I heavily use python typing support from python 3.

Recently I was trying to pass a function as an argument and I do not find any help for using kwargs in typing.Callable signature.

Please check the code below and the comments.

import typing

# some function with a type signature
def fn1_as_arg_with_kwargs(a: int, b: float) -> float:
    return a + b

# some function with a type signature
def fn2_as_arg_with_kwargs(a: int, b: float) -> float:
    return a * b

# function that get callables as arg
# this works with typing
def function_executor(
        a: int, 
        b: float, 
        fn: typing.Callable[[int, float], float]):
    return fn(a, b)

# But what if I want to name my kwargs 
# (something like below which does not work)
# ... this will help me more complex scenarios 
# ... or am I expecting a lot from python3 ;)
def function_executor(
        a: int, 
        b: float, 
        fn: typing.Callable[["a": int, "b": float], float]):
    return fn(a=a, b=b)
  • When you define a function you specify its signature, now including the type of the arguments. There is little value in specifying the structure of a dict as an argument, especially **kwargs, which simply collects the named args, i.e. it depends on how the function is called. Use other appropriate and specific types instead (e.g. NamedTuple, Dataclass, Enum, custom classes), that is to say explicitate each argument as usual
    – Pynchia
    Sep 7, 2019 at 22:06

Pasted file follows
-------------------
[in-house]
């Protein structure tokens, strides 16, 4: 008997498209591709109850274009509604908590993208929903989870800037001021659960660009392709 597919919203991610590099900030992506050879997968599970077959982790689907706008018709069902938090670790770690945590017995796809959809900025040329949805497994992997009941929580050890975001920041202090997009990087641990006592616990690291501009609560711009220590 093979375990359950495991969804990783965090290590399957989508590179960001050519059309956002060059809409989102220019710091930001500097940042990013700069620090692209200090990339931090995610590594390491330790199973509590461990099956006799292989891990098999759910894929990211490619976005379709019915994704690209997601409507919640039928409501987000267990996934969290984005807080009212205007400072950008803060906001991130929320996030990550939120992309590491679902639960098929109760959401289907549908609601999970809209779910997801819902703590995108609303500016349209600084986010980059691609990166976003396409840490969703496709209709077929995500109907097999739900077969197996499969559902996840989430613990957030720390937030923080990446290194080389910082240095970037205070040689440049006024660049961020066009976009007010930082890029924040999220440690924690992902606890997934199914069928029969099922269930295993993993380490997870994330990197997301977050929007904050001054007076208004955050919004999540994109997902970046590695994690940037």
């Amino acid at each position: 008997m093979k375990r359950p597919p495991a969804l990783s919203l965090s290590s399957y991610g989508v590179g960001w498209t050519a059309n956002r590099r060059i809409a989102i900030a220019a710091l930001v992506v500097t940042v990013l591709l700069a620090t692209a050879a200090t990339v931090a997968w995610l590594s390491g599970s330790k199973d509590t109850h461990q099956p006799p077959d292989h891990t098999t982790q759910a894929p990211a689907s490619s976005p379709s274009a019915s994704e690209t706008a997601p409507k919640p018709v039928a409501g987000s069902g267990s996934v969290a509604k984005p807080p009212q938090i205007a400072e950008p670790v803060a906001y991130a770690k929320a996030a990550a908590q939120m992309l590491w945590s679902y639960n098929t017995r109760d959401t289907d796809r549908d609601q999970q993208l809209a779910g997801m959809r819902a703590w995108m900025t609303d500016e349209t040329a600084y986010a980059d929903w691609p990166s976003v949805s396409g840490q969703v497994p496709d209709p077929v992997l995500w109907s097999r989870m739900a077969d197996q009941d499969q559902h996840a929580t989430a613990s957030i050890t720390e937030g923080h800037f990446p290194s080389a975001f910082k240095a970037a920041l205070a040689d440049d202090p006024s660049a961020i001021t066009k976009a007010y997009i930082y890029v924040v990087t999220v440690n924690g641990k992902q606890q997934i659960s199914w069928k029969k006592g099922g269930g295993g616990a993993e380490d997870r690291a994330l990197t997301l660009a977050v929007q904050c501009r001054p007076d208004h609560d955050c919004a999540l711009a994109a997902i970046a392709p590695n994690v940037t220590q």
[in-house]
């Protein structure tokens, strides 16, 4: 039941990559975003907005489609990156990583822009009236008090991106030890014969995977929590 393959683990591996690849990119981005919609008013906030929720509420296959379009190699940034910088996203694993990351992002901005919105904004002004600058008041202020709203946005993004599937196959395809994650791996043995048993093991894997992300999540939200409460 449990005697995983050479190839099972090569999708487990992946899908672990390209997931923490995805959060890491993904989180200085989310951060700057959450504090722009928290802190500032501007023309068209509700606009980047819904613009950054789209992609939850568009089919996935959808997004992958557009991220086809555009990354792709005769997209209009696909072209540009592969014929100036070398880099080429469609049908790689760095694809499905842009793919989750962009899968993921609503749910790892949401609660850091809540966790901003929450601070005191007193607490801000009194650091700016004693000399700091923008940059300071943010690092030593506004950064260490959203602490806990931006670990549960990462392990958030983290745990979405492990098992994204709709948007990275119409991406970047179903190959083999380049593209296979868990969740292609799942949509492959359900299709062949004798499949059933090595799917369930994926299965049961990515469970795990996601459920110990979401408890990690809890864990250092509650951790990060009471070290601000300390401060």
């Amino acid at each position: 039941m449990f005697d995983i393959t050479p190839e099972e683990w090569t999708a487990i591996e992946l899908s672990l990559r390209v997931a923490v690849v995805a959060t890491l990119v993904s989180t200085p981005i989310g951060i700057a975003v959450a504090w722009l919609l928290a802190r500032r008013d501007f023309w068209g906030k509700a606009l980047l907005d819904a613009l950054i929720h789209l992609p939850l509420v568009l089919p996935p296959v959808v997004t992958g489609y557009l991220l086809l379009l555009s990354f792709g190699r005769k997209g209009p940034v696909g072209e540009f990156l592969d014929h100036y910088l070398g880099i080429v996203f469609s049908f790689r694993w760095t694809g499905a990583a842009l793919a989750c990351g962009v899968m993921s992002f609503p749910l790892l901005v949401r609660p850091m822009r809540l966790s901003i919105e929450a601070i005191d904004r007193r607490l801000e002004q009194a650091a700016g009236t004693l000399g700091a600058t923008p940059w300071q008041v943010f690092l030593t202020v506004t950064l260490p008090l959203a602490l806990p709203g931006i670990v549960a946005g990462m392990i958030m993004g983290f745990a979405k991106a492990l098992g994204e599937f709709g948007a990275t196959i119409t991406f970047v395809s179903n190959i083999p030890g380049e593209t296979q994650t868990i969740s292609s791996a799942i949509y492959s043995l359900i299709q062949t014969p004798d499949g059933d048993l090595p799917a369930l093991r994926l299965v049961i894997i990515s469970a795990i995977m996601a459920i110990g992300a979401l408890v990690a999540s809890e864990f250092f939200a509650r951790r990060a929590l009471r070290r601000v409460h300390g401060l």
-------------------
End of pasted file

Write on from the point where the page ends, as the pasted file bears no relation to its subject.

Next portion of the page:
• I do use NamedTuple in some cases as an argument, which is a savior in some scenarios. But was curious if the above thing is supported as I need to typedef some legacy functions. If it is not at all supported please let me know as that might be more helpful. Sep 7, 2019 at 22:32
  • github.com/python/typing/issues/239 this one?
    – shawn
    Sep 8, 2019 at 9:10

2 Answers 2


You are probably looking for Callback protocols.

In short, when you want to express a callable with a complex signature, what you'll want to do is to create a custom Protocol that defines a __call__ method with the precise signature you want.

For example, in your case:

from typing import Protocol

# Or, if you want to support Python 3.7 and below, install the typing_extensions
# module via pip and do the below:
from typing_extensions import Protocol

class MyCallable(Protocol):
    def __call__(self, a: int, b: float) -> float: ...

def good(a: int, b: float) -> float: ...

def bad(x: int, y: float) -> float: ...

def function_executor(a: int, b: float, fn: MyCallable) -> float:
    return fn(a=a, b=b)

function_executor(1, 2.3, good)  # Ok!
function_executor(1, 2.3, bad)   # Errors

If you try type-checking this program using mypy, you'll get the following (admittedly cryptic) error on the last line:

Argument 3 to "function_executor" has incompatible type "Callable[[int, float], float]"; expected "MyCallable"

(Callback protocols are somewhat new, so hopefully the quality of the error messages will improve over time.)

  • 1
    What version of mypy were you using? This example doesn't seem to throw error messages for the 'bad' case with mypy 1.2.0 or 1.1.1
    – laker93
    Apr 12, 2023 at 12:55

I found the example with the typing callback a bit complicated. For anyone looking for a simple example of typing a function with kwargs:

from typing import Protocol

class MyCallable(Protocol):
    # Define types here, as if __call__ were a function (ignore self).
    def __call__(self, a: int, b: int) -> int:

# Generic function- types correspond to MyCallable.__call__ args.
def func_add(a: int, b: int) -> int:
    return a + b

# Assign the function to a variable called my_function, and add the type.
my_function: MyCallable = func_add

my_function(a=1, b=2)   # This is OK.
my_function(a=1, b="x") # This is NOK.

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